Reviews

The Night Masquerade, by Nnedi Okorafor

gtbenathan's review

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4.0

Much better than book 2, not nearly as good as book 1. It's solid, but I don't know if it's great by any means. I would suggest it for people that really love afrofuturism or specifically adored the first Binti book. There are better ones out there, but this was enjoyable.

degroot_maartje's review

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adventurous challenging dark emotional mysterious slow-paced
  • Plot- or character-driven? Character
  • Strong character development? Yes
  • Loveable characters? Yes

3.75

dead_unicorn's review

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3.0

I didn't like this one as much as the first two, this one was really out there. It felt rushed and not everything made sense but over I think it was a pretty good series.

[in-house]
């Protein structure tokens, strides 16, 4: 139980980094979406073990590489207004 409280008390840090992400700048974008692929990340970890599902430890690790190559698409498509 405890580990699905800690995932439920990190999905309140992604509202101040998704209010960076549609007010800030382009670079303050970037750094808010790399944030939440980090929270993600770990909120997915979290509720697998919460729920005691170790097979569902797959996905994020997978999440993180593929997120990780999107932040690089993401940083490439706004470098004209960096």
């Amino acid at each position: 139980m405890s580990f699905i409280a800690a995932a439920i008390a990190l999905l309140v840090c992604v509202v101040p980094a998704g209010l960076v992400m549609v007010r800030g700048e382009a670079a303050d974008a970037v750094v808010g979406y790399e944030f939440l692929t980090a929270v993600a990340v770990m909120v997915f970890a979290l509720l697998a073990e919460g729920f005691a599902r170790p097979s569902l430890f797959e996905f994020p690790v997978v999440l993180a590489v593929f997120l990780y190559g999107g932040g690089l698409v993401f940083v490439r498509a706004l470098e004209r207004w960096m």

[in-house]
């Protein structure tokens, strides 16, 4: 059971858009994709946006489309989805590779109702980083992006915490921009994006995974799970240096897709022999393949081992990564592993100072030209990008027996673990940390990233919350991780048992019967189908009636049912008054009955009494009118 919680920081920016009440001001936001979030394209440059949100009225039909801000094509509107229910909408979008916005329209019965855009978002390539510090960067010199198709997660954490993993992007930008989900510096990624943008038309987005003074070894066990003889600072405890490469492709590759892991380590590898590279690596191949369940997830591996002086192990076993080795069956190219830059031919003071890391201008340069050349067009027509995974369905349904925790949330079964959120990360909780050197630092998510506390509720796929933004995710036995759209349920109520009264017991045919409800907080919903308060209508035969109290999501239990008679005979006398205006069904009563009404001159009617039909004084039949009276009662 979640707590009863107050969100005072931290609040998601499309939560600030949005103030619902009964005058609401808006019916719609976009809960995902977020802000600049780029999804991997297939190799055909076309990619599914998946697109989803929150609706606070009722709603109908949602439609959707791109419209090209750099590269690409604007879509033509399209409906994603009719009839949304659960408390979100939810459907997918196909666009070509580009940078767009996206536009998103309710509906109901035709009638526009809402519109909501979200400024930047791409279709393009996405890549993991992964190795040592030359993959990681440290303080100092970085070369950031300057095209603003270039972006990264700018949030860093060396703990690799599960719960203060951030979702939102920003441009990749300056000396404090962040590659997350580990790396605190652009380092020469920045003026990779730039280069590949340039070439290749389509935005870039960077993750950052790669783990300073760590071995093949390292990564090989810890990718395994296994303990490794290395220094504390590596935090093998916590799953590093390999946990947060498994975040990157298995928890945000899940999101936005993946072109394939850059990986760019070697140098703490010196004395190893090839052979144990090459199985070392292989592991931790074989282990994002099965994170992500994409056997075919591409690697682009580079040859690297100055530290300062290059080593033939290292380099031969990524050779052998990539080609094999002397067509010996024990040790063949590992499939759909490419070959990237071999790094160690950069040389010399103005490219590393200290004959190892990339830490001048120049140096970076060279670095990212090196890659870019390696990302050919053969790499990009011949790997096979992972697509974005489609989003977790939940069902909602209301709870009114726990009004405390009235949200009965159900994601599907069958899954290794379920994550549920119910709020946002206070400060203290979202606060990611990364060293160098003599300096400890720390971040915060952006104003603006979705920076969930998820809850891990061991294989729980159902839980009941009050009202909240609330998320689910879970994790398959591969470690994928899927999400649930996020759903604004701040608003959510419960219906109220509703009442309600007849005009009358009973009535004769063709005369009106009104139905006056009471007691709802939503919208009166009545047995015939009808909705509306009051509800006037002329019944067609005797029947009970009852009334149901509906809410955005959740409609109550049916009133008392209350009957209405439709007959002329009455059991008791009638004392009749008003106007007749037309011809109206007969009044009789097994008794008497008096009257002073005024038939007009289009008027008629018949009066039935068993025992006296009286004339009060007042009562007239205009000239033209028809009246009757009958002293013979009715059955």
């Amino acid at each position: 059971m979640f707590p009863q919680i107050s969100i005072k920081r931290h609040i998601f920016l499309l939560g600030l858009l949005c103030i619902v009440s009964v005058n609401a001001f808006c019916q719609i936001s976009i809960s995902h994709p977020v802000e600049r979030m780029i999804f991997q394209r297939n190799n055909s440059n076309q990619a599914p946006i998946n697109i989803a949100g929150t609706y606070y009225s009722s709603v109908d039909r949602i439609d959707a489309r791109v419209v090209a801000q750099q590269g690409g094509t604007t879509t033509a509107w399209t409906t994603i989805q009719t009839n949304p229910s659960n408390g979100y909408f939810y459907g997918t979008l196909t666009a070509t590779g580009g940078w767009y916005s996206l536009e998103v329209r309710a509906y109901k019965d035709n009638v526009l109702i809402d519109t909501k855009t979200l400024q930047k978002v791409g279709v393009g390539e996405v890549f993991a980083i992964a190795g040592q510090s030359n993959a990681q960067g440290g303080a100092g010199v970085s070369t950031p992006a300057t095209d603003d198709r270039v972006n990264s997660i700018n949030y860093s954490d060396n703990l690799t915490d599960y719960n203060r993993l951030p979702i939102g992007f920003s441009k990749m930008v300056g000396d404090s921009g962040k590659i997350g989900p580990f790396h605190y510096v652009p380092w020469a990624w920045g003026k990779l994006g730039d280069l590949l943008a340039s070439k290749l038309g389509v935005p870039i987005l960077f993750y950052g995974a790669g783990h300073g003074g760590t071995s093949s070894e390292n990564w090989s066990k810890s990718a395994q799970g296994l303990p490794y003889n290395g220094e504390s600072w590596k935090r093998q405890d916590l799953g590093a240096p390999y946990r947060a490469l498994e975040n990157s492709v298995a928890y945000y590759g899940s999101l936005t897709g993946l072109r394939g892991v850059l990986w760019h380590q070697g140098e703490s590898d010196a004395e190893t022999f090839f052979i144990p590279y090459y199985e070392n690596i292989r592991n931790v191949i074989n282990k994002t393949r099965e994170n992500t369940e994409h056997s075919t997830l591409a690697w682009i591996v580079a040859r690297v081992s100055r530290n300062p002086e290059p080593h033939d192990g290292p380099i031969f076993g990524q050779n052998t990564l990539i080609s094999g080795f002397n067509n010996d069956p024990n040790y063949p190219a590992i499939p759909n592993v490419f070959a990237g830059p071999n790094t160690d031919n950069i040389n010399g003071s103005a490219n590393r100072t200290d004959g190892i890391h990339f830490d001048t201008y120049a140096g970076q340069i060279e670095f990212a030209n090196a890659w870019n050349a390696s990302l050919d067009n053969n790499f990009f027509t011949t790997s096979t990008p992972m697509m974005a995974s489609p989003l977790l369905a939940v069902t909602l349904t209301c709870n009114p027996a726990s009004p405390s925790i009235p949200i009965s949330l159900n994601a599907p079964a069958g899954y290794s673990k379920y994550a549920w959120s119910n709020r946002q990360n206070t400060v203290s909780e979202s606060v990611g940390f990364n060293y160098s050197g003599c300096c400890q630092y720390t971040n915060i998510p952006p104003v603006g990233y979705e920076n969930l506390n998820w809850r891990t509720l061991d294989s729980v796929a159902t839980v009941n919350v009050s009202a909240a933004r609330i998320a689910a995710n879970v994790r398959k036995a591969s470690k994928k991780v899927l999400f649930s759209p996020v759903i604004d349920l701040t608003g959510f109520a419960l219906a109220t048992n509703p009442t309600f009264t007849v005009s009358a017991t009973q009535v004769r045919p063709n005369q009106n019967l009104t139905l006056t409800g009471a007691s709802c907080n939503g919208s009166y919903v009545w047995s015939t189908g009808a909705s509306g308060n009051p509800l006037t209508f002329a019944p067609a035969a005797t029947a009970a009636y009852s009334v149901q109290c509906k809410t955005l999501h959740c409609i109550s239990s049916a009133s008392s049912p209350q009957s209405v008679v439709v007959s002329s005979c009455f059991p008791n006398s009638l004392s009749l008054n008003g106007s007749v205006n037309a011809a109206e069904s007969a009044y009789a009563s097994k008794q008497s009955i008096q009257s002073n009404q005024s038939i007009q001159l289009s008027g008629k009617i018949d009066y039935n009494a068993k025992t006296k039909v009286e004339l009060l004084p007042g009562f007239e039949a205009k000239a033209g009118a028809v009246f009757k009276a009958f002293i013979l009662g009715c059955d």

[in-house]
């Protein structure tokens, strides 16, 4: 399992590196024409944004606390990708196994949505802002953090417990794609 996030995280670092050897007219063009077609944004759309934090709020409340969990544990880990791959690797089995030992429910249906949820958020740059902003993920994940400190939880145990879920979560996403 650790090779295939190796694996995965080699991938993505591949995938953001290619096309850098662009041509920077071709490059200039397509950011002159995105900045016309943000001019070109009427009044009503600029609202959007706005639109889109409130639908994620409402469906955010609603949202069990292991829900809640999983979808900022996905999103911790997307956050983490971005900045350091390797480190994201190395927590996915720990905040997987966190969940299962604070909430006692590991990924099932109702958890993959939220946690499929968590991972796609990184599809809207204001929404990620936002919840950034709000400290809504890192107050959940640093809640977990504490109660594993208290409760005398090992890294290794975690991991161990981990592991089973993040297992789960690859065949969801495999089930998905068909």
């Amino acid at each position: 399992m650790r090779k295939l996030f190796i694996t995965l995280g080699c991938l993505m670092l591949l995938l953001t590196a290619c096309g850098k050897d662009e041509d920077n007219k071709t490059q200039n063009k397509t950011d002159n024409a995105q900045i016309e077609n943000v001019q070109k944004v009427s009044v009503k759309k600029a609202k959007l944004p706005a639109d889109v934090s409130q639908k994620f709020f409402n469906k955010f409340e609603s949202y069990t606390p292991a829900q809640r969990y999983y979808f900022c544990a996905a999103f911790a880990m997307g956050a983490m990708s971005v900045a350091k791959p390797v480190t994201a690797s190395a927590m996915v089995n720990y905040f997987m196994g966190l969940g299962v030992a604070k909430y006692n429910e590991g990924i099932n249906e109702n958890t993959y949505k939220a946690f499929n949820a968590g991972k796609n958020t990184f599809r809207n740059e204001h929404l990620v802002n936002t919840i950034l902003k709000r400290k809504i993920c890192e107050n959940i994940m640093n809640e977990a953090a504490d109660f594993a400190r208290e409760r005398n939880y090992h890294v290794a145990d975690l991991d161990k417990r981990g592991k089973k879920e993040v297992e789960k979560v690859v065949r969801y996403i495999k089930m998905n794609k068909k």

mnsundgaard's review

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adventurous tense slow-paced

3.0

transplanet's review

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3.0

The ending of this book made me sad. I really loved the Binti series, and I totally fell in love with Binti, but the ending felt rushed to conclude some (but not all) of the plotlines. I would have loved to see a reunion with Binti's family and any kind of reconciliation, or any consequences or understanding of who killed Binti and why. Overall I loved it!

badmc's review

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2.0

War is looming on the horizon. Can Binti, struggling with her ancestry, PTSD, and death, try to broker for peace?